Chairman of Senate Transportation Committee optimistic for gas tax stabilization this session
03/11/2015 05:26 PM
FRANKFORT — The chairman of the Senate Transportation Committee is “confident” lawmakers will stabilize the state’s shrinking gas tax revenues before the General Assembly adjourns sine die March 24.
Sen. Ernie Harris concluded his committee’s legislative work on Wednesday without taking up the tax, but he said a proposal to prevent a $250.4 million shortfall in the current Road Fund budget is in the works.
That’s how much the Kentucky Transportation Cabinet expects to lose in gas tax receipts in the current biennial road plan once the average wholesale price of gasoline, on which the gas tax is based, hits its statutory floor of $1.79 per gallon. The gas tax is expected to decline 5.1 cents in April after dropping 4.3 cents in January, largely because of plummeting gas prices.
Harris, whose Senate Bill 29 would set the wholesale gasoline floor at its rate Jan. 1 of $2.35 cents per gallon, said senators are “narrowing down” possible plans as the veto recess begins Thursday. The Senate has some House bills ready to use as a vehicle for the gas tax proposal, he said.
While SB 29 offers one potential solution, the Senate may consider provisions preventing such steep declines in annual wholesale price adjustments in the future, said Harris, R-Prospect. Current law caps wholesale price increases at 10 percent per year but provides no floor for such reductions.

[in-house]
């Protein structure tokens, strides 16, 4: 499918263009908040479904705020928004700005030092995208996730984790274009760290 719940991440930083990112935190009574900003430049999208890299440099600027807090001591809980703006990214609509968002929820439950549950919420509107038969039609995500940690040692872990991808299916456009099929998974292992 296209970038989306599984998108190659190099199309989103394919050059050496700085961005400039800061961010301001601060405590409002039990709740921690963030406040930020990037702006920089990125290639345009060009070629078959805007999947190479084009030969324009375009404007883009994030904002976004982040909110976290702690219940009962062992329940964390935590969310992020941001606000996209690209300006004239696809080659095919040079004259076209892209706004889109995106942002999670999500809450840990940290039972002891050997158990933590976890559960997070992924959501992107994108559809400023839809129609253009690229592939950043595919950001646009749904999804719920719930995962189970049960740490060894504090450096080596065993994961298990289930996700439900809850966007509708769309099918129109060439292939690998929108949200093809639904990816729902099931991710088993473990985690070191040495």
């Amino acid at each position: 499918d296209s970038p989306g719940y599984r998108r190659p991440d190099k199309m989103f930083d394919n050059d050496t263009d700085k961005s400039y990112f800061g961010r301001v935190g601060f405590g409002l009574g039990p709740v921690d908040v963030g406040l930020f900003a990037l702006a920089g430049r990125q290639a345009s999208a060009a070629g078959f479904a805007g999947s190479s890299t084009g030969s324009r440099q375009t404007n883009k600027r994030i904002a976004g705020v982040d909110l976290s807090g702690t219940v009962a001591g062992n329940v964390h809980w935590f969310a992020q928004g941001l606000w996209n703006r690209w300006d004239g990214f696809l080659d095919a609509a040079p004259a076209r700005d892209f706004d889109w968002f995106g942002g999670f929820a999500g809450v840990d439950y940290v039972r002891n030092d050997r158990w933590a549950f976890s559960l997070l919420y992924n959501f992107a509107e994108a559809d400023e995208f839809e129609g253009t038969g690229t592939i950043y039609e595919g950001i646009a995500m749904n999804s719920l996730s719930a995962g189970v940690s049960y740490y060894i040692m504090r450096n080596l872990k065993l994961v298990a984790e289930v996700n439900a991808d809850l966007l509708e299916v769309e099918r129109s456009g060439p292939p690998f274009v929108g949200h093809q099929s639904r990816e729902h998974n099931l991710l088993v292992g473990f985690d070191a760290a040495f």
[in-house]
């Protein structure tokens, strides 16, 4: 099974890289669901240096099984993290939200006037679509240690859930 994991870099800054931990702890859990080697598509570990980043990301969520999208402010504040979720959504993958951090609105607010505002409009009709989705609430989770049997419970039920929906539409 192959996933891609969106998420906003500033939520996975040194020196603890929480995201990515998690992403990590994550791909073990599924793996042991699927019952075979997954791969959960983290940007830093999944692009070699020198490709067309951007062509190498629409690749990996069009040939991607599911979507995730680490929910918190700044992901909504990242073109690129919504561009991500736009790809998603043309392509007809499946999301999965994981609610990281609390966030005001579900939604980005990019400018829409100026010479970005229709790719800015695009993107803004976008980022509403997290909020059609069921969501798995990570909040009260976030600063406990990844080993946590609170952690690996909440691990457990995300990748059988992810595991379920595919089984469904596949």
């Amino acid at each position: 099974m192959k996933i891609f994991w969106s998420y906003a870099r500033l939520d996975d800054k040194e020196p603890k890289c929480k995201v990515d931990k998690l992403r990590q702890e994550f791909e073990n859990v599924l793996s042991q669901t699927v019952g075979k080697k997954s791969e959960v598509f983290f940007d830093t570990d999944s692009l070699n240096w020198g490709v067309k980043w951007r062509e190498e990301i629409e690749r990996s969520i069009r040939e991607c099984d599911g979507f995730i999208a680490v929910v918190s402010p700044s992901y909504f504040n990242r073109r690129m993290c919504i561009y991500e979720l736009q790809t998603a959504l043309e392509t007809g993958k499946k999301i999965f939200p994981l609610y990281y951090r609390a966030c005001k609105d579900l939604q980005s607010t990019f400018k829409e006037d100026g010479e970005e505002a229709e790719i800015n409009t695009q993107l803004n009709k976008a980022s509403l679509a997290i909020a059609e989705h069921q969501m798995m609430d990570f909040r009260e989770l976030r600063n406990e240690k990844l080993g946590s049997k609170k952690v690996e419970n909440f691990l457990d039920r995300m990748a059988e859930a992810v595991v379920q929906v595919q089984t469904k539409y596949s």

“We are going to deal with the issue,” he told reporters after the Senate Transportation Committee met Wednesday. “… I’ve said from day one that this may be resolved in the last day of session, which is either going to be today or it may be on veto-override days, and it’s too early to tell.”
At this point, talks on the gas tax fix have been informal and confined to the Senate.
House Speaker Greg Stumbo said the House of Representatives already voted on a proposal to raise the gas tax floor in last year’s session.
“I don’t know that if there’s going to be any negotiations on the gas tax,” Stumbo, D-Prestonsburg, told reporters. “I haven’t heard anything official from the Senate. We’re waiting for the Senate to do something on the gas tax.”
The House’s vote on the gas tax last year turned into a campaign issue, and political concerns have prevented some from supporting the provision that could be portrayed as a tax increase.
Harris argued that local governments stand to lose 31 percent of their funding for routine road maintenance on top of a 9 percent reduction at the beginning of the year. The loss “would be devastating to our cities and counties,” he said.
“For some of our members that is a very important issue,” Harris said of political worries tied to the gas tax. “For other members it’s not, but my goal is to get 23 votes (the constitutional majority required for revenue bills) to do something related to the gas tax.
“And we’ll let the members of the Democratic and Republican caucuses vote their conscience, and let’s hope we can get it passed.”
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